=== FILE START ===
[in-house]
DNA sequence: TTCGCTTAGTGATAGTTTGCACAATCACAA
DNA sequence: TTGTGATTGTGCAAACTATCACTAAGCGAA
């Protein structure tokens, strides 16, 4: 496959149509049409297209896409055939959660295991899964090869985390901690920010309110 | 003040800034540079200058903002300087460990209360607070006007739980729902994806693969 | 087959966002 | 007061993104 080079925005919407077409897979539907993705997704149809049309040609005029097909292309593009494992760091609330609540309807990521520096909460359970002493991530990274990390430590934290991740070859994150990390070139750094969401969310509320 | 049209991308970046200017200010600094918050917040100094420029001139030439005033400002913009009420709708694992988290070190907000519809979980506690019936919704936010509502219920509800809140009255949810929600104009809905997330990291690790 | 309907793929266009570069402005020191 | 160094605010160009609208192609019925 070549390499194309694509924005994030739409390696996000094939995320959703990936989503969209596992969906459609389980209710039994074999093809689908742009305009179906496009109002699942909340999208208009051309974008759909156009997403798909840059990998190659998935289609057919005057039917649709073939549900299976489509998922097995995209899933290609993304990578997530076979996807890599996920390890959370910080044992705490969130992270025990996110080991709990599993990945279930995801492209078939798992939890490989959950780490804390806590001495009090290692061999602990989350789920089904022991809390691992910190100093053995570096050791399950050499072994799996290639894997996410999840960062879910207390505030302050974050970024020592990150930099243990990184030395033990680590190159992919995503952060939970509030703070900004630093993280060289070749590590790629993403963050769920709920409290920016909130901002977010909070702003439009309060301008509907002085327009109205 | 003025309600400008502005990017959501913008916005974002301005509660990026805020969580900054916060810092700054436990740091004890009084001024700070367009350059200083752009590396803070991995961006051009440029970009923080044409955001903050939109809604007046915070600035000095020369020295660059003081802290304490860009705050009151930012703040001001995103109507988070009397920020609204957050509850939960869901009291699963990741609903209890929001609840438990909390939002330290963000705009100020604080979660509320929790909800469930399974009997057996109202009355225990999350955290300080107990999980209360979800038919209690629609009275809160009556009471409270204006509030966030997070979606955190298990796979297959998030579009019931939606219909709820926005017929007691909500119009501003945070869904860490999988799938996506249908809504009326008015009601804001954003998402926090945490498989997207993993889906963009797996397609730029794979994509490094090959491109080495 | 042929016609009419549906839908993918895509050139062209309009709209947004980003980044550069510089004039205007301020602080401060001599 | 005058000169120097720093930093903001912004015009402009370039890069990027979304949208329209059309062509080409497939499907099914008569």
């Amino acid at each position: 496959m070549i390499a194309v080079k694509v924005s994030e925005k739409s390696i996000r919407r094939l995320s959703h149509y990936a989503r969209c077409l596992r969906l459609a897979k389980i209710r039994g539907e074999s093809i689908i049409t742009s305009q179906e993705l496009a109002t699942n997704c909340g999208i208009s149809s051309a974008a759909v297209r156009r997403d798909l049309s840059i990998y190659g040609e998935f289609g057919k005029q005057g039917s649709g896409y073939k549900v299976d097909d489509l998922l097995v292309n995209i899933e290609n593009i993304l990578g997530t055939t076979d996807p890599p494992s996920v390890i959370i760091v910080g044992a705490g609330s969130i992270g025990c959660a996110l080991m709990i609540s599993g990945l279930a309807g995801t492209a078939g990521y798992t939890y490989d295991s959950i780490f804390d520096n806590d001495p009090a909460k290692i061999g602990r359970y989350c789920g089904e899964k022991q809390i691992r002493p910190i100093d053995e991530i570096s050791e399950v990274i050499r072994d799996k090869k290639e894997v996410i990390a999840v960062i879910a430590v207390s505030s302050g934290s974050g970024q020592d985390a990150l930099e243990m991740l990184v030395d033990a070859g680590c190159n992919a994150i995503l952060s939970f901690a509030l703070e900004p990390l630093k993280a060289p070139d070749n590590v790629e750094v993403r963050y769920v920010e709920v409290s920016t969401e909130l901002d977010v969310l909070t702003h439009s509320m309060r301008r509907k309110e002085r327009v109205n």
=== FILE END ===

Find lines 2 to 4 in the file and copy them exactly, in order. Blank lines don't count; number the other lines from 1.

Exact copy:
DNA sequence: TTCGCTTAGTGATAGTTTGCACAATCACAA
DNA sequence: TTGTGATTGTGCAAACTATCACTAAGCGAA
């Protein structure tokens, strides 16, 4: 496959149509049409297209896409055939959660295991899964090869985390901690920010309110 | 003040800034540079200058903002300087460990209360607070006007739980729902994806693969 | 087959966002 | 007061993104 080079925005919407077409897979539907993705997704149809049309040609005029097909292309593009494992760091609330609540309807990521520096909460359970002493991530990274990390430590934290991740070859994150990390070139750094969401969310509320 | 049209991308970046200017200010600094918050917040100094420029001139030439005033400002913009009420709708694992988290070190907000519809979980506690019936919704936010509502219920509800809140009255949810929600104009809905997330990291690790 | 309907793929266009570069402005020191 | 160094605010160009609208192609019925 070549390499194309694509924005994030739409390696996000094939995320959703990936989503969209596992969906459609389980209710039994074999093809689908742009305009179906496009109002699942909340999208208009051309974008759909156009997403798909840059990998190659998935289609057919005057039917649709073939549900299976489509998922097995995209899933290609993304990578997530076979996807890599996920390890959370910080044992705490969130992270025990996110080991709990599993990945279930995801492209078939798992939890490989959950780490804390806590001495009090290692061999602990989350789920089904022991809390691992910190100093053995570096050791399950050499072994799996290639894997996410999840960062879910207390505030302050974050970024020592990150930099243990990184030395033990680590190159992919995503952060939970509030703070900004630093993280060289070749590590790629993403963050769920709920409290920016909130901002977010909070702003439009309060301008509907002085327009109205 | 003025309600400008502005990017959501913008916005974002301005509660990026805020969580900054916060810092700054436990740091004890009084001024700070367009350059200083752009590396803070991995961006051009440029970009923080044409955001903050939109809604007046915070600035000095020369020295660059003081802290304490860009705050009151930012703040001001995103109507988070009397920020609204957050509850939960869901009291699963990741609903209890929001609840438990909390939002330290963000705009100020604080979660509320929790909800469930399974009997057996109202009355225990999350955290300080107990999980209360979800038919209690629609009275809160009556009471409270204006509030966030997070979606955190298990796979297959998030579009019931939606219909709820926005017929007691909500119009501003945070869904860490999988799938996506249908809504009326008015009601804001954003998402926090945490498989997207993993889906963009797996397609730029794979994509490094090959491109080495 | 042929016609009419549906839908993918895509050139062209309009709209947004980003980044550069510089004039205007301020602080401060001599 | 005058000169120097720093930093903001912004015009402009370039890069990027979304949208329209059309062509080409497939499907099914008569």